Liberty responds to Shawcross Review of Prevent

Posted on 08 Feb 2023

Commenting on today’s Shawcross Review report on Prevent, Ruth Ehrlich, Head of Policy and Campaigns at Liberty, said:

We all want to live safe and flourishing lives, but Prevent is a fundamentally misconceived and oppressive policy that stops us from doing so. It embeds discrimination against Muslims in public services, erodes carefully cultivated relationships, and fosters a culture of fear and mistrust.

In 2019, Liberty along with 16 other human rights and community groups made the decision to boycott the Shawcross review. Shawcross’s appointment as chair of the review, following his history of Islamophobic comments, made it clear that the Government did not intend to conduct an impartial review of the strategy, but instead sought to whitewash it.

The publication of today’s long-delayed report – and the fact that its recommendations have already been accepted in full by the Government – shows that the Government is not committed to engaging meaningfully with Muslim communities but instead targeting them further. Muslim organisations are singled out for their criticisms of Prevent, despite the fact these concerns are shared widely among human rights organisations, as well as frontline workers.  Instead of addressing the human rights issues raised by the Prevent duty, the review proposes to extend the reach of Prevent to more public sector bodies, entrenching its harmful effects.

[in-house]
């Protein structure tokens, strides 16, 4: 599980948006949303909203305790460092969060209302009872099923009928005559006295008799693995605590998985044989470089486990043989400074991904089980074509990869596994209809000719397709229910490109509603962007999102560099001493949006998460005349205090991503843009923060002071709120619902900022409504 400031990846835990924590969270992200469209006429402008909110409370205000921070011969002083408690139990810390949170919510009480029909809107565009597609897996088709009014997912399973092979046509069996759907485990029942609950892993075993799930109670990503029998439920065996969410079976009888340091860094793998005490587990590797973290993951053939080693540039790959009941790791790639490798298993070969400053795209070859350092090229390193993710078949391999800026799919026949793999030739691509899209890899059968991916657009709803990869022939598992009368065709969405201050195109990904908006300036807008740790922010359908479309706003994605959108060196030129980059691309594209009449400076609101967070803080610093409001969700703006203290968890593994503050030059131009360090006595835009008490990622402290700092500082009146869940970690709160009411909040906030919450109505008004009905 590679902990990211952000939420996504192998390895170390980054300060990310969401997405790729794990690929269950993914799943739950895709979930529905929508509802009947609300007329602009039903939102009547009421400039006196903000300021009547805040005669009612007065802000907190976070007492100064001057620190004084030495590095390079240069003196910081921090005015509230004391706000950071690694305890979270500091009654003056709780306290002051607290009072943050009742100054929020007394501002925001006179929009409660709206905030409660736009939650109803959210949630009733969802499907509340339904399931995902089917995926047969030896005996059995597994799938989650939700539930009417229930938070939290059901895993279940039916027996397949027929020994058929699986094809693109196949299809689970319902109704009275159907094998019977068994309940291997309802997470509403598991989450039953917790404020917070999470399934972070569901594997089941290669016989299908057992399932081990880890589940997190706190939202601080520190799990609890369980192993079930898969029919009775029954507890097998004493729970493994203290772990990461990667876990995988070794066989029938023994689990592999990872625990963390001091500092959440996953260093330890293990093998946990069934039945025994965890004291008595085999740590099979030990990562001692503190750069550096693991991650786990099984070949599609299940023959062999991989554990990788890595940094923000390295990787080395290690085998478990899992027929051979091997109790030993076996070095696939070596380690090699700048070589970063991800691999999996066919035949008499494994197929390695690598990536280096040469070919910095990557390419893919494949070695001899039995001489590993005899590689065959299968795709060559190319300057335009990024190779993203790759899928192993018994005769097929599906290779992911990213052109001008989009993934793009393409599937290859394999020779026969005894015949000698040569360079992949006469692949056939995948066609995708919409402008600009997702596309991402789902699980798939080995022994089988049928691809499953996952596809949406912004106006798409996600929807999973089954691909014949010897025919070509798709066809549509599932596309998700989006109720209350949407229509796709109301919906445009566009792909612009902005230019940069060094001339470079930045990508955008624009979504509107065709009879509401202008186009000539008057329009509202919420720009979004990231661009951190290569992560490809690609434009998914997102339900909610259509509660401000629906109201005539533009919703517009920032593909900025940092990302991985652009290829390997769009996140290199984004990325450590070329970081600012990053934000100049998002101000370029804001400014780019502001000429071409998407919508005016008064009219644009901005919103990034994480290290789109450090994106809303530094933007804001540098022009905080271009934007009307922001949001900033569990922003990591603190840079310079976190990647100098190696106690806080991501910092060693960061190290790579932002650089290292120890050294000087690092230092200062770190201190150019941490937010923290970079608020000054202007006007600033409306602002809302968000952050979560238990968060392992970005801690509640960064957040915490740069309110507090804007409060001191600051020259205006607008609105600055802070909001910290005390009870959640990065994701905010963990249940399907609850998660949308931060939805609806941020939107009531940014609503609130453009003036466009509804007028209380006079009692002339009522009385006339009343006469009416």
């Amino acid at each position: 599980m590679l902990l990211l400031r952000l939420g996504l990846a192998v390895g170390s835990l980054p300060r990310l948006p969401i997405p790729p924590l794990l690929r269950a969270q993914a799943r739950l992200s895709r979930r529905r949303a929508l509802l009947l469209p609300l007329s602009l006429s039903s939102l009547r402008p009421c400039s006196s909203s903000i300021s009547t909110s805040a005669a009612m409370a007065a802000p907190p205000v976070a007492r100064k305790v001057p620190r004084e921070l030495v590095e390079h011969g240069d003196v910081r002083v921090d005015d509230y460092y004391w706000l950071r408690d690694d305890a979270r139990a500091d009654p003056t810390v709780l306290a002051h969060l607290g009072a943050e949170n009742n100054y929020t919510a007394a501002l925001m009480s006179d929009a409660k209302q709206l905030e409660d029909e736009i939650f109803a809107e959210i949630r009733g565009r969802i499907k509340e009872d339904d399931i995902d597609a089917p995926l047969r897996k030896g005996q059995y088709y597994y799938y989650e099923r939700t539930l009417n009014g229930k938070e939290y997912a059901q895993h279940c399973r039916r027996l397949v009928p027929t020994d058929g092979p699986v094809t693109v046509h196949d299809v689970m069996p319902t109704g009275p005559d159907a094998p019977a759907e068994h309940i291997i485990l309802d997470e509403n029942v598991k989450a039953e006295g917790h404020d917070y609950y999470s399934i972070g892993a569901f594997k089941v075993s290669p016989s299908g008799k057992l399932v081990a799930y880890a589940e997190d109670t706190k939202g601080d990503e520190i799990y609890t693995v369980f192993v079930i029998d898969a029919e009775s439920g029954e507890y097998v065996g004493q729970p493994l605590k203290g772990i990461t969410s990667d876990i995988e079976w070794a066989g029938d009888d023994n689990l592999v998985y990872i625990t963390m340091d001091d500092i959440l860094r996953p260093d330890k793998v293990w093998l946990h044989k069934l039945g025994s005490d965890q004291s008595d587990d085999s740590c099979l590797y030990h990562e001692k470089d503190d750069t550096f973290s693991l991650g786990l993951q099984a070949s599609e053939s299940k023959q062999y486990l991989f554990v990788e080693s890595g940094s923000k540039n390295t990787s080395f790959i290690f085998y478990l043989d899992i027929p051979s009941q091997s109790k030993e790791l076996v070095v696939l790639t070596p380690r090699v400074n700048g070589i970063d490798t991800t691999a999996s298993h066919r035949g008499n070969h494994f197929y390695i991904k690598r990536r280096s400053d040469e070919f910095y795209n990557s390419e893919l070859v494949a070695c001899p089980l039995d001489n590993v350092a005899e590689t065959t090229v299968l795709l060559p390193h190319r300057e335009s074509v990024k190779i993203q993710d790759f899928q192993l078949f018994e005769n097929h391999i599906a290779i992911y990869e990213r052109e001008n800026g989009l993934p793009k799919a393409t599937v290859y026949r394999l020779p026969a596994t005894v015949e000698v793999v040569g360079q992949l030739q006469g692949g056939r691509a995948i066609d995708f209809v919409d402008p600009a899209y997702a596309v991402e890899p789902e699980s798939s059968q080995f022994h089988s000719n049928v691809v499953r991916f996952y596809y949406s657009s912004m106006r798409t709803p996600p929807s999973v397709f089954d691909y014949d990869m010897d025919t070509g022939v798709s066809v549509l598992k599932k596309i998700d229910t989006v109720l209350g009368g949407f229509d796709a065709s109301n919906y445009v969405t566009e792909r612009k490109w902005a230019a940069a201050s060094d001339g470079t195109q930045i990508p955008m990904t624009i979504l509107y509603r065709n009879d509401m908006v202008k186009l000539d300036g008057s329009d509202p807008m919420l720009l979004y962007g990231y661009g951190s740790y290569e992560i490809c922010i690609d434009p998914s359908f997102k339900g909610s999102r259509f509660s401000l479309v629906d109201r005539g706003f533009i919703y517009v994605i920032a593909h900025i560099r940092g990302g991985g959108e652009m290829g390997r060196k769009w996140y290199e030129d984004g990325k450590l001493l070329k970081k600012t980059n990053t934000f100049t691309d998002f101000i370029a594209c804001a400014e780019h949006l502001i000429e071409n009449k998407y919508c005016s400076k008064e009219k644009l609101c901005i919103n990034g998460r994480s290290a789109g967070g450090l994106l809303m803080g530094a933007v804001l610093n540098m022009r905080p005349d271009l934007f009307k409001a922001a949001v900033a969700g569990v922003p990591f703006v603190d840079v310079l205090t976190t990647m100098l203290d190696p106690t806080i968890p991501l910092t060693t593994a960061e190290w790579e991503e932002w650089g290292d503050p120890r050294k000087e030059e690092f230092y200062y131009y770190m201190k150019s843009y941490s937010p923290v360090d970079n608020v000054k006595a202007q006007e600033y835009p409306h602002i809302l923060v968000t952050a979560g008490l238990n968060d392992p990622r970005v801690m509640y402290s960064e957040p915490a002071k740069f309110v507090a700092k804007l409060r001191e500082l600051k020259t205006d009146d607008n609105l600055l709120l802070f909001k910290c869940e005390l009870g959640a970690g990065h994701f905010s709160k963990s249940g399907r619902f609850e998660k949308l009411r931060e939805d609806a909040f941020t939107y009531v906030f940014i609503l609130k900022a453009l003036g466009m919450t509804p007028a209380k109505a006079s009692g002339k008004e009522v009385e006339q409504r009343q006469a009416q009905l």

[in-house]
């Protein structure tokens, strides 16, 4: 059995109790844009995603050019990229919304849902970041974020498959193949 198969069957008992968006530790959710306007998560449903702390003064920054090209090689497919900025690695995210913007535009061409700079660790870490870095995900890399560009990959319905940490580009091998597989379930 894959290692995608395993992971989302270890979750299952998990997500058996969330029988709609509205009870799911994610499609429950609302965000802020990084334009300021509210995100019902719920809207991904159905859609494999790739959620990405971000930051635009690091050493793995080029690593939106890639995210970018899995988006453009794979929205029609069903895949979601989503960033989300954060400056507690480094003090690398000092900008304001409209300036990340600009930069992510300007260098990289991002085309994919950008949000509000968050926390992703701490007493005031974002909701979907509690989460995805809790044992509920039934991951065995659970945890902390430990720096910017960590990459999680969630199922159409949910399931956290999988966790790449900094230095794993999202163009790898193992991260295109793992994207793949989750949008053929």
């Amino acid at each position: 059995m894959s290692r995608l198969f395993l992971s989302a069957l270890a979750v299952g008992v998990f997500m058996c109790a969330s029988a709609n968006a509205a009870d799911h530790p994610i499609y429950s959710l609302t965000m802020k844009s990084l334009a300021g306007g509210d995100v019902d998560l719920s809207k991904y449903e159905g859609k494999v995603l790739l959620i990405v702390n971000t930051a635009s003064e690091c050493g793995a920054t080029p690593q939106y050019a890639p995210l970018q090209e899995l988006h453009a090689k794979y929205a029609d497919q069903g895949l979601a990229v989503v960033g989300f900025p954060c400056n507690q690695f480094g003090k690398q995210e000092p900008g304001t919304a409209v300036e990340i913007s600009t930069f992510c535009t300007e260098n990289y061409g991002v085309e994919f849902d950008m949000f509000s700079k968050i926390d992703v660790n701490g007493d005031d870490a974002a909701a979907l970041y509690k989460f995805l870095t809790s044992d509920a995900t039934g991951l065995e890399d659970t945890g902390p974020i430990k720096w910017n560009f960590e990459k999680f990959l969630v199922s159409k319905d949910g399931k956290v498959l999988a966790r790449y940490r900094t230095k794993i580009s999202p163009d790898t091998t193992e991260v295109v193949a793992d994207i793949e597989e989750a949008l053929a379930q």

The Prevent duty is having a hugely detrimental effect on Muslims, as well as on activists campaigning for anti-racist, environmental, and other social justice causes, who feel unable to campaign for what they believe in for fear of ending up on a ‘list’. Studies have shown that due to the Prevent duty, Muslim students are changing their behaviour for fear of being stigmatised, labelled as extremists, or subjected to discrimination. The duty targets children, including those with mental health problems, putting their welfare at risk. In some cases, children have been reported to the authorities for simply talking about video games at school.

We need policies that respect human rights and bring communities together – both Prevent and this review are very far removed from that ideal and are actively causing significant division in our communities. The Prevent duty must be repealed, and the wider strategy completely rethought.

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